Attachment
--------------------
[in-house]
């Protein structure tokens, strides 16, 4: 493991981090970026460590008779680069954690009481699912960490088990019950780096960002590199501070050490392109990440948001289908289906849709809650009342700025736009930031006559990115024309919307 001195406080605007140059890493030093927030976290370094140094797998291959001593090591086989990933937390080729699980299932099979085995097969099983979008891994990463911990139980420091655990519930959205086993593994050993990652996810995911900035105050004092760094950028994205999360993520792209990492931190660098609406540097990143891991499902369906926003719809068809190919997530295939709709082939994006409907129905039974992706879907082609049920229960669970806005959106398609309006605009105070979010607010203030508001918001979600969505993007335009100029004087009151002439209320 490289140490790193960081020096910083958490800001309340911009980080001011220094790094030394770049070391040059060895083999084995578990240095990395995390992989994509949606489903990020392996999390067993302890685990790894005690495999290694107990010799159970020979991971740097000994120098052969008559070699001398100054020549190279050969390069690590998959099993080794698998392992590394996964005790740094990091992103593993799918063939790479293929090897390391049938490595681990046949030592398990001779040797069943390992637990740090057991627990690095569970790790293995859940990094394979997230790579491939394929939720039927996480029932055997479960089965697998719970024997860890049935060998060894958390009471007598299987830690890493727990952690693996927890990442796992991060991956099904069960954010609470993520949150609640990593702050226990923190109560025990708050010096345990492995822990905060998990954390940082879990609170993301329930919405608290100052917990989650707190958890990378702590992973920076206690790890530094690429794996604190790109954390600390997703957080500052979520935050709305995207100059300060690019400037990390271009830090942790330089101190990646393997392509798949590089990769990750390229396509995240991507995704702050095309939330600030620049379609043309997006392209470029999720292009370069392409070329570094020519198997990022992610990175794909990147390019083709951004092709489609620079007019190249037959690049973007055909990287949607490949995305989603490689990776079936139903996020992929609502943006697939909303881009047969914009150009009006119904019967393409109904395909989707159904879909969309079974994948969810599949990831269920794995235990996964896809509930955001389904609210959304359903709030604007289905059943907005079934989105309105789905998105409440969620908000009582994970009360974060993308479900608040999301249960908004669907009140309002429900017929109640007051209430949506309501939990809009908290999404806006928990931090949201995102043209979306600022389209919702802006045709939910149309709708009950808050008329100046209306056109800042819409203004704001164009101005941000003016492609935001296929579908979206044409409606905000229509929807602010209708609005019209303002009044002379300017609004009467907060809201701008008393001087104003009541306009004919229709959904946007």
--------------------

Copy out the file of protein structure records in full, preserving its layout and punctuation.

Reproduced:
[in-house]
């Protein structure tokens, strides 16, 4: 493991981090970026460590008779680069954690009481699912960490088990019950780096960002590199501070050490392109990440948001289908289906849709809650009342700025736009930031006559990115024309919307 001195406080605007140059890493030093927030976290370094140094797998291959001593090591086989990933937390080729699980299932099979085995097969099983979008891994990463911990139980420091655990519930959205086993593994050993990652996810995911900035105050004092760094950028994205999360993520792209990492931190660098609406540097990143891991499902369906926003719809068809190919997530295939709709082939994006409907129905039974992706879907082609049920229960669970806005959106398609309006605009105070979010607010203030508001918001979600969505993007335009100029004087009151002439209320 490289140490790193960081020096910083958490800001309340911009980080001011220094790094030394770049070391040059060895083999084995578990240095990395995390992989994509949606489903990020392996999390067993302890685990790894005690495999290694107990010799159970020979991971740097000994120098052969008559070699001398100054020549190279050969390069690590998959099993080794698998392992590394996964005790740094990091992103593993799918063939790479293929090897390391049938490595681990046949030592398990001779040797069943390992637990740090057991627990690095569970790790293995859940990094394979997230790579491939394929939720039927996480029932055997479960089965697998719970024997860890049935060998060894958390009471007598299987830690890493727990952690693996927890990442796992991060991956099904069960954010609470993520949150609640990593702050226990923190109560025990708050010096345990492995822990905060998990954390940082879990609170993301329930919405608290100052917990989650707190958890990378702590992973920076206690790890530094690429794996604190790109954390600390997703957080500052979520935050709305995207100059300060690019400037990390271009830090942790330089101190990646393997392509798949590089990769990750390229396509995240991507995704702050095309939330600030620049379609043309997006392209470029999720292009370069392409070329570094020519198997990022992610990175794909990147390019083709951004092709489609620079007019190249037959690049973007055909990287949607490949995305989603490689990776079936139903996020992929609502943006697939909303881009047969914009150009009006119904019967393409109904395909989707159904879909969309079974994948969810599949990831269920794995235990996964896809509930955001389904609210959304359903709030604007289905059943907005079934989105309105789905998105409440969620908000009582994970009360974060993308479900608040999301249960908004669907009140309002429900017929109640007051209430949506309501939990809009908290999404806006928990931090949201995102043209979306600022389209919702802006045709939910149309709708009950808050008329100046209306056109800042819409203004704001164009101005941000003016492609935001296929579908979206044409409606905000229509929807602010209708609005019209303002009044002379300017609004009467907060809201701008008393001087104003009541306009004919229709959904946007």